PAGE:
Spotlight: Drupella Snails and their impact on Thailand’s marine ecologyProject & Pod News / 09 April 2013
Our Marine Conservation project in Thailand conducts ongoing research into a variety of issues affecting the health of Thailand's coastline throughout the year. In this blog, we look at their research into one particular coral predator - Drupella snails – which the team have been actively studying since 2010.
What are Drupella snails?
Drupella snails are a small mucirid gastropod found throughout the indo-pacific ocean which feeds on living coral tissue (coralivore). There is a lack of information or descriptions of these snail species prior to 1982, but subsequently they have been found in large aggregations or outbreak populations in areas such as Kenya, Australia, Hong Kong, the Red Sea, and the Gulf of Thailand.
Drupella snails feed on coral tissue, for a long time it was thought that Drupella snails fed only on the Acropora, Pocilliopora, and montipora families of coral, but in their studies our Marine Conservation project has found the drupellas feeding on over 20 genera of corals.
Why are there so many?
These outbreaks, or overpopulations, have led to dramatic loss in living coral tissue, reduced reef resilience and recovery, population regime shifts, and possibly increased disease occurrence. The outbreaks occur due to more of the larvae and juveniles surviving, just like the case of Crown of Thorns Starfish. One female can produce over 100,000 eggs, which will turn into free-swimming larvae. Most of these larvae should not survive, they should be eaten by fish and plankton feeders (including the corals themselves!) or starve to death in the clean waters of the ocean. When the fish are removed due to over fishing, or the water quality decreases due to nutrient inputs, then more larvae survive to adulthood. Once the become adults they have very few natural predators, as they are a very unattractive food source.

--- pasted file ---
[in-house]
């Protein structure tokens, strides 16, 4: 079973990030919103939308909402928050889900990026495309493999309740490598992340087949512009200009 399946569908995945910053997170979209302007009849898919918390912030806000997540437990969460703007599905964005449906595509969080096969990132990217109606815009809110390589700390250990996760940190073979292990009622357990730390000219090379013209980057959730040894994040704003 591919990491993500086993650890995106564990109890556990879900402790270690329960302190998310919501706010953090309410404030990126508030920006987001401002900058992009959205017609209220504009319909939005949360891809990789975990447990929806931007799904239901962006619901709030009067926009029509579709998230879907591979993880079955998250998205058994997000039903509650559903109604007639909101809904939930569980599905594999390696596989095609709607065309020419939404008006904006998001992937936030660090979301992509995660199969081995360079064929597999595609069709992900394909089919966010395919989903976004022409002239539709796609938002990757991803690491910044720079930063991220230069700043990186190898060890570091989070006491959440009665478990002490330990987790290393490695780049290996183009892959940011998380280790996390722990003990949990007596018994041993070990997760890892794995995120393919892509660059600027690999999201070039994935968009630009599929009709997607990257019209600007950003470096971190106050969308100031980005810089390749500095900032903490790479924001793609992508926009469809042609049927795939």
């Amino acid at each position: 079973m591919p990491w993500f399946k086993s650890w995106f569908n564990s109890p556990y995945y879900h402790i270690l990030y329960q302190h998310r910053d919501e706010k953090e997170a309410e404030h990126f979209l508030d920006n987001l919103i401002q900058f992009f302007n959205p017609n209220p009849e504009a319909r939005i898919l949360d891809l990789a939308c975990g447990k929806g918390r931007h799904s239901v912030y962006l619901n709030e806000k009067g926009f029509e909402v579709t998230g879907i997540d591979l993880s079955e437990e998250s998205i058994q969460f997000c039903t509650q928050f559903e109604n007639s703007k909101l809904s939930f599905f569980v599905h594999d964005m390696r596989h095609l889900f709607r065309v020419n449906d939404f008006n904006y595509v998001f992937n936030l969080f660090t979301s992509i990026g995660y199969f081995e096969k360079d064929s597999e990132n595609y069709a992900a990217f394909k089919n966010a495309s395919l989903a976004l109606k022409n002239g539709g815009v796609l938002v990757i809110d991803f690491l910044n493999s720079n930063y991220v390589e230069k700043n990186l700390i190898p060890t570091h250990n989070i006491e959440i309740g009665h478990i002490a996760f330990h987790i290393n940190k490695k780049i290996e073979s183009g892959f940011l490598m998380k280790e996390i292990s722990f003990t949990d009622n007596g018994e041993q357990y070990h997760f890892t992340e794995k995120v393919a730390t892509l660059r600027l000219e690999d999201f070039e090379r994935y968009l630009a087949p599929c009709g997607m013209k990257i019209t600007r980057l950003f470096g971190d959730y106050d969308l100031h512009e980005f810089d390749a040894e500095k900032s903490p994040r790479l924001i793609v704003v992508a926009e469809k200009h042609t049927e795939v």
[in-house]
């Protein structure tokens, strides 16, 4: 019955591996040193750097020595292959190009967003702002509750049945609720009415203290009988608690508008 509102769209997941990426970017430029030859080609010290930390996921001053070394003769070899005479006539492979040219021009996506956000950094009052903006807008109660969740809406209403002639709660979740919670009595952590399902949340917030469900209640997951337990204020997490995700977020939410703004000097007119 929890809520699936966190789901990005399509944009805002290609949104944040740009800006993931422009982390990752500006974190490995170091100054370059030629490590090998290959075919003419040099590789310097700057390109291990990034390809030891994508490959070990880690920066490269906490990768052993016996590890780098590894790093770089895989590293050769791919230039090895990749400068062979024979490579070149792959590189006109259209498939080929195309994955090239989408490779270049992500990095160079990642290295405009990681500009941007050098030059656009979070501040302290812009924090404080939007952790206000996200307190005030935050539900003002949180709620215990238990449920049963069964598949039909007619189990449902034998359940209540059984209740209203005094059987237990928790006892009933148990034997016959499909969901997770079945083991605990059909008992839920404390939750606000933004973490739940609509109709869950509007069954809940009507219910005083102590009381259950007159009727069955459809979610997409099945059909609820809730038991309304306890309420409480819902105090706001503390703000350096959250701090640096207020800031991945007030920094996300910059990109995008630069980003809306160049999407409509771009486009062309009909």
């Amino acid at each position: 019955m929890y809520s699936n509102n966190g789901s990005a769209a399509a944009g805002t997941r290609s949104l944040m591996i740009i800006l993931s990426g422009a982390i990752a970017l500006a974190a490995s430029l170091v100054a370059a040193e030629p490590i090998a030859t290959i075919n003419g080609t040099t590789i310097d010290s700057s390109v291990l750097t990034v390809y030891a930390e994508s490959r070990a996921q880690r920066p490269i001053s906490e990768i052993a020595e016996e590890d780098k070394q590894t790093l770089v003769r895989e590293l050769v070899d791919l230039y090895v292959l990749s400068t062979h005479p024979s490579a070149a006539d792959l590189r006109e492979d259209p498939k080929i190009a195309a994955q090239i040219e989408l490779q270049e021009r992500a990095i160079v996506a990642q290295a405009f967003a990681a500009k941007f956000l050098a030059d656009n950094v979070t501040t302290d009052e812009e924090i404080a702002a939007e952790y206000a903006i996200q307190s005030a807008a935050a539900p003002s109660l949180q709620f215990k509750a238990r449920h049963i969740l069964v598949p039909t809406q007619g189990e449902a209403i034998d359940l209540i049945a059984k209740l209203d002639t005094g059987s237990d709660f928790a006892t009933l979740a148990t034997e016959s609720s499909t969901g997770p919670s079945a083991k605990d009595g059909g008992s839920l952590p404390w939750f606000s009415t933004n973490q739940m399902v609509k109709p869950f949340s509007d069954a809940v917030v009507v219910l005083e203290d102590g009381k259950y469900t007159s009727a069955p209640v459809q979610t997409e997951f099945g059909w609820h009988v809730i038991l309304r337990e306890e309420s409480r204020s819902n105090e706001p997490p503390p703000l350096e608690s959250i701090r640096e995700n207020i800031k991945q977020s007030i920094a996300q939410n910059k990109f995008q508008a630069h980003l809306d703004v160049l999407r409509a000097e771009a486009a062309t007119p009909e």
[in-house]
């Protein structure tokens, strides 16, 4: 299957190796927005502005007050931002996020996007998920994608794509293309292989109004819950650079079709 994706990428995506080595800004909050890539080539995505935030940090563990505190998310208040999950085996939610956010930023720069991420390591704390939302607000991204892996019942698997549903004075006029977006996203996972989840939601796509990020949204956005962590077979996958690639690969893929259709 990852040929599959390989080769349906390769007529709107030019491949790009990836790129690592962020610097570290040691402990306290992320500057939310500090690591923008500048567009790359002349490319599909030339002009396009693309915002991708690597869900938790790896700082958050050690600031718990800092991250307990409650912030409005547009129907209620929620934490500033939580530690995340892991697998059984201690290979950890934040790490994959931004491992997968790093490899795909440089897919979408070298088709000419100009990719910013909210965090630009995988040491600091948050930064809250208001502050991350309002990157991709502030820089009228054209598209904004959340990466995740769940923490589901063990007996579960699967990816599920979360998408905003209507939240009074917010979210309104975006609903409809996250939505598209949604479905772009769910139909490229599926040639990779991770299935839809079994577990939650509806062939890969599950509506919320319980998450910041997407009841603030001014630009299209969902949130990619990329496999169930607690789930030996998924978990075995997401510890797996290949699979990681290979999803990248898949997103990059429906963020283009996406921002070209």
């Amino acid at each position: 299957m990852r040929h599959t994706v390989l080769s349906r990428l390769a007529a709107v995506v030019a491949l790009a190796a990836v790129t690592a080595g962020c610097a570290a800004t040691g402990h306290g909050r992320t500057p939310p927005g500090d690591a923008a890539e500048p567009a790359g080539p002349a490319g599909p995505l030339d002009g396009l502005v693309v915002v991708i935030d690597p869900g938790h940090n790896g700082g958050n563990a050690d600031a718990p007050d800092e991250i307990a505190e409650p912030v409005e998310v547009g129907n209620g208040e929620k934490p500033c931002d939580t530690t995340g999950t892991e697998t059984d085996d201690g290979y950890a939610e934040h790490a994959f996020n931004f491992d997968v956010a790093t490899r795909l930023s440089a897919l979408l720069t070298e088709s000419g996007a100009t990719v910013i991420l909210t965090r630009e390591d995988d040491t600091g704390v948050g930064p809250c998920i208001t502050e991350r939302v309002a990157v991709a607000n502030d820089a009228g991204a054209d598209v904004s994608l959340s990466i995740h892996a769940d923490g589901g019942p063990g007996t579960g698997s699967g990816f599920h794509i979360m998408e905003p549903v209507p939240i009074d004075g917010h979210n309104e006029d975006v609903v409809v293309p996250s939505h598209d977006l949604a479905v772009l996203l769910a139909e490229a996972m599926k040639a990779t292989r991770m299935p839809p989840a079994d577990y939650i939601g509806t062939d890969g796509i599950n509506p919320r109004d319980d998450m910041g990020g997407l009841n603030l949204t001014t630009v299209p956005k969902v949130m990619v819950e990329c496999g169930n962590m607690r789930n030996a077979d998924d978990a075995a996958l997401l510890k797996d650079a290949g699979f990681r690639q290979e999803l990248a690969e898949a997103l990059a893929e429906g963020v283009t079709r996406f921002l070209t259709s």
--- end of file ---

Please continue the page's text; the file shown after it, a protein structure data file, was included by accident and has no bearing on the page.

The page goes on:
Following the bleaching event of 2010 the team in Thailand experienced a large overpopulation of Drupella snails on reefs around the Southern part of the island. The marine conservation project team and volunteers immediately began daily/weekly Drupella snail collections, spending over 1,700 diver hours to collect well over 10,000 snails. Additionally, they now do Drupella snail collections on most dives, but rarely collect the data, the project estimate that they have collected over 60,000 Drupella snails over the last 2 years.
What is the team doing?
Whilst collecting and monitoring the population is one activity, the project also works with researchers from around the world to document the changes in populations and dietary preferences of our local Drupella Snails populations. To date, the literature has primarily focused on identifying unsustainable populations and their short and long term effects on reef health. Little or no information has been published to direct governments and other groups how to relieve or manage this problem.
The Marine Conservation project has proposed that guidelines be established and removal techniques developed to guide governments and reef managers faced with loss of economies or ecosystems values in the face of the proliferation of Drupella snails and are working to write a manual to spread the knowledge to other local reef management groups.
The project staff, interns and volunteers have published two papers on Drupella snails covering topics such as dietary shifts following bleaching events and the population structure and feeding preferences in Koh Tao.
How you can help!
If studying coral predators such as Drupella snails is of interest to you then the Marine Conservation team have been at the forefront of research in Koh Tao and would love to have you join the team.
To read more and find out how you can volunteer at our Marine Conservation project in Thailand check out the full project page; www.podvolunteer.org/projects/marine-conservation-thailand/
With thanks to
C. Scott, Project Director - Koh Tao
Project Aware: http://www.projectaware.org/blog/janzutt/apr-28-12/those-dastardly-drupella-snails